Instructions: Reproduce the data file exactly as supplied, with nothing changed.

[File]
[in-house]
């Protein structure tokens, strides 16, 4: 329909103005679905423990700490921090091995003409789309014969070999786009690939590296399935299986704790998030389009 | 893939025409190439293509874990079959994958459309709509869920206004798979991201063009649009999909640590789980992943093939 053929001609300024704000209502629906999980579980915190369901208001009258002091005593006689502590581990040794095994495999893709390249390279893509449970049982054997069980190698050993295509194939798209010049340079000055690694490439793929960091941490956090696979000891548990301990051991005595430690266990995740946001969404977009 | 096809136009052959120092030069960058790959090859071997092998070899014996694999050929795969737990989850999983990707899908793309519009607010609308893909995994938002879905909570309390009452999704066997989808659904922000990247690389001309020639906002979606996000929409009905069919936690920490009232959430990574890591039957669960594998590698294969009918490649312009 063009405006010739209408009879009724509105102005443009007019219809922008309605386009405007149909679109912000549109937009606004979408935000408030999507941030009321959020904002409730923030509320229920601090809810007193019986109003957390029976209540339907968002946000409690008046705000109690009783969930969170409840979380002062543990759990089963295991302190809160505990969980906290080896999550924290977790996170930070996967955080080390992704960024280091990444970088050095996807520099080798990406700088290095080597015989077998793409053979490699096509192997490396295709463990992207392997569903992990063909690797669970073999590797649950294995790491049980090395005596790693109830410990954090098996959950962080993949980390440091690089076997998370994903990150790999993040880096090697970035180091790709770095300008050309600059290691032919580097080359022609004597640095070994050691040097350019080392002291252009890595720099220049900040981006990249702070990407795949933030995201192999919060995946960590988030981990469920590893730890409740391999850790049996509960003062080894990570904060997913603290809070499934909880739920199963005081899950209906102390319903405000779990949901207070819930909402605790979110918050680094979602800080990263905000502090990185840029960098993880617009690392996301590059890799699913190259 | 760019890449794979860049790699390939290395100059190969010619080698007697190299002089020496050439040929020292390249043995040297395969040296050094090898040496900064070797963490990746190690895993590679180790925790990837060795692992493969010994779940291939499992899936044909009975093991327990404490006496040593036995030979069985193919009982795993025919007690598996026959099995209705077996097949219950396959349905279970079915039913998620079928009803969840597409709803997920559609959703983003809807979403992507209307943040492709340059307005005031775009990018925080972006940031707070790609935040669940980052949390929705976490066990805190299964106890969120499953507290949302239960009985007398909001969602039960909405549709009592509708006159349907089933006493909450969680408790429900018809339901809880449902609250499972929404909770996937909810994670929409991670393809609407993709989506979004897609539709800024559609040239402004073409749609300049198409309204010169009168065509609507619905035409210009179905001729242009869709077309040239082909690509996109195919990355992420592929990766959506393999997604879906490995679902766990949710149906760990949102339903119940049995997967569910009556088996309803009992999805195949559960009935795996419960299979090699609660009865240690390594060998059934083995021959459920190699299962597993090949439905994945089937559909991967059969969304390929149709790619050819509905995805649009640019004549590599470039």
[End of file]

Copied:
[in-house]
């Protein structure tokens, strides 16, 4: 329909103005679905423990700490921090091995003409789309014969070999786009690939590296399935299986704790998030389009 | 893939025409190439293509874990079959994958459309709509869920206004798979991201063009649009999909640590789980992943093939 053929001609300024704000209502629906999980579980915190369901208001009258002091005593006689502590581990040794095994495999893709390249390279893509449970049982054997069980190698050993295509194939798209010049340079000055690694490439793929960091941490956090696979000891548990301990051991005595430690266990995740946001969404977009 | 096809136009052959120092030069960058790959090859071997092998070899014996694999050929795969737990989850999983990707899908793309519009607010609308893909995994938002879905909570309390009452999704066997989808659904922000990247690389001309020639906002979606996000929409009905069919936690920490009232959430990574890591039957669960594998590698294969009918490649312009 063009405006010739209408009879009724509105102005443009007019219809922008309605386009405007149909679109912000549109937009606004979408935000408030999507941030009321959020904002409730923030509320229920601090809810007193019986109003957390029976209540339907968002946000409690008046705000109690009783969930969170409840979380002062543990759990089963295991302190809160505990969980906290080896999550924290977790996170930070996967955080080390992704960024280091990444970088050095996807520099080798990406700088290095080597015989077998793409053979490699096509192997490396295709463990992207392997569903992990063909690797669970073999590797649950294995790491049980090395005596790693109830410990954090098996959950962080993949980390440091690089076997998370994903990150790999993040880096090697970035180091790709770095300008050309600059290691032919580097080359022609004597640095070994050691040097350019080392002291252009890595720099220049900040981006990249702070990407795949933030995201192999919060995946960590988030981990469920590893730890409740391999850790049996509960003062080894990570904060997913603290809070499934909880739920199963005081899950209906102390319903405000779990949901207070819930909402605790979110918050680094979602800080990263905000502090990185840029960098993880617009690392996301590059890799699913190259 | 760019890449794979860049790699390939290395100059190969010619080698007697190299002089020496050439040929020292390249043995040297395969040296050094090898040496900064070797963490990746190690895993590679180790925790990837060795692992493969010994779940291939499992899936044909009975093991327990404490006496040593036995030979069985193919009982795993025919007690598996026959099995209705077996097949219950396959349905279970079915039913998620079928009803969840597409709803997920559609959703983003809807979403992507209307943040492709340059307005005031775009990018925080972006940031707070790609935040669940980052949390929705976490066990805190299964106890969120499953507290949302239960009985007398909001969602039960909405549709009592509708006159349907089933006493909450969680408790429900018809339901809880449902609250499972929404909770996937909810994670929409991670393809609407993709989506979004897609539709800024559609040239402004073409749609300049198409309204010169009168065509609507619905035409210009179905001729242009869709077309040239082909690509996109195919990355992420592929990766959506393999997604879906490995679902766990949710149906760990949102339903119940049995997967569910009556088996309803009992999805195949559960009935795996419960299979090699609660009865240690390594060998059934083995021959459920190699299962597993090949439905994945089937559909991967059969969304390929149709790619050819509905995805649009640019004549590599470039």